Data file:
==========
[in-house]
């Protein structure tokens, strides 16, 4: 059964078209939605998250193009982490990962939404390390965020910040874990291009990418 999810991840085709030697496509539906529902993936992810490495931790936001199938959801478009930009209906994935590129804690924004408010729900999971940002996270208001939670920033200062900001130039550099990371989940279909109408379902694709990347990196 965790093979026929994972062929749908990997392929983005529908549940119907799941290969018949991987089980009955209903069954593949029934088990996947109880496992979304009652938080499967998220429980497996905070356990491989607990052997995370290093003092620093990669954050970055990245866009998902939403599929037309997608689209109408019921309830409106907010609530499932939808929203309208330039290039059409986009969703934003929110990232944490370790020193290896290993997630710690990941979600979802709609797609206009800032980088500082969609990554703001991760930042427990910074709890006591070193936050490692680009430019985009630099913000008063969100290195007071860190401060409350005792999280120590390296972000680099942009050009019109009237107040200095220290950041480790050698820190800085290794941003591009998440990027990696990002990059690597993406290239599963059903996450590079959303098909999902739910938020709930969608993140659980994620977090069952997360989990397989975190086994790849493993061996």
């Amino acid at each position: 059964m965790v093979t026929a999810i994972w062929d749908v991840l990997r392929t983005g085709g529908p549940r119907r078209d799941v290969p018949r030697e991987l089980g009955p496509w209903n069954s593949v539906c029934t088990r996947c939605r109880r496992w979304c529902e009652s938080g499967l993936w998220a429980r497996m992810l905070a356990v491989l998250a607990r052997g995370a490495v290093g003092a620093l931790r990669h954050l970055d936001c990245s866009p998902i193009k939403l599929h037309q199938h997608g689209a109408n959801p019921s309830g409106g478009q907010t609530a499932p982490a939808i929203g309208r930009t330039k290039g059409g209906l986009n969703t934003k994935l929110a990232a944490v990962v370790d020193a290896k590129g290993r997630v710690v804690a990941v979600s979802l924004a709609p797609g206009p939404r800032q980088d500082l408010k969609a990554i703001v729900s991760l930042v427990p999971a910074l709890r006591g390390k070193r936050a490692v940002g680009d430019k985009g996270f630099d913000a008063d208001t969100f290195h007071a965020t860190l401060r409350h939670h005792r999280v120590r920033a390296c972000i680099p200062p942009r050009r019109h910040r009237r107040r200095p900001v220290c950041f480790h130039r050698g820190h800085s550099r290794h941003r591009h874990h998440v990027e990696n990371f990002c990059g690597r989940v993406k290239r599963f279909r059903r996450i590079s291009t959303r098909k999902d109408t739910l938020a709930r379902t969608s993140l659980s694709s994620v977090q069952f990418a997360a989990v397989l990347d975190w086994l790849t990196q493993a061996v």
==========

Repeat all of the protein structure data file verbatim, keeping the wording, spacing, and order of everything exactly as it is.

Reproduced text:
[in-house]
């Protein structure tokens, strides 16, 4: 059964078209939605998250193009982490990962939404390390965020910040874990291009990418 999810991840085709030697496509539906529902993936992810490495931790936001199938959801478009930009209906994935590129804690924004408010729900999971940002996270208001939670920033200062900001130039550099990371989940279909109408379902694709990347990196 965790093979026929994972062929749908990997392929983005529908549940119907799941290969018949991987089980009955209903069954593949029934088990996947109880496992979304009652938080499967998220429980497996905070356990491989607990052997995370290093003092620093990669954050970055990245866009998902939403599929037309997608689209109408019921309830409106907010609530499932939808929203309208330039290039059409986009969703934003929110990232944490370790020193290896290993997630710690990941979600979802709609797609206009800032980088500082969609990554703001991760930042427990910074709890006591070193936050490692680009430019985009630099913000008063969100290195007071860190401060409350005792999280120590390296972000680099942009050009019109009237107040200095220290950041480790050698820190800085290794941003591009998440990027990696990002990059690597993406290239599963059903996450590079959303098909999902739910938020709930969608993140659980994620977090069952997360989990397989975190086994790849493993061996």
């Amino acid at each position: 059964m965790v093979t026929a999810i994972w062929d749908v991840l990997r392929t983005g085709g529908p549940r119907r078209d799941v290969p018949r030697e991987l089980g009955p496509w209903n069954s593949v539906c029934t088990r996947c939605r109880r496992w979304c529902e009652s938080g499967l993936w998220a429980r497996m992810l905070a356990v491989l998250a607990r052997g995370a490495v290093g003092a620093l931790r990669h954050l970055d936001c990245s866009p998902i193009k939403l599929h037309q199938h997608g689209a109408n959801p019921s309830g409106g478009q907010t609530a499932p982490a939808i929203g309208r930009t330039k290039g059409g209906l986009n969703t934003k994935l929110a990232a944490v990962v370790d020193a290896k590129g290993r997630v710690v804690a990941v979600s979802l924004a709609p797609g206009p939404r800032q980088d500082l408010k969609a990554i703001v729900s991760l930042v427990p999971a910074l709890r006591g390390k070193r936050a490692v940002g680009d430019k985009g996270f630099d913000a008063d208001t969100f290195h007071a965020t860190l401060r409350h939670h005792r999280v120590r920033a390296c972000i680099p200062p942009r050009r019109h910040r009237r107040r200095p900001v220290c950041f480790h130039r050698g820190h800085s550099r290794h941003r591009h874990h998440v990027e990696n990371f990002c990059g690597r989940v993406k290239r599963f279909r059903r996450i590079s291009t959303r098909k999902d109408t739910l938020a709930r379902t969608s993140l659980s694709s994620v977090q069952f990418a997360a989990v397989l990347d975190w086994l790849t990196q493993a061996v």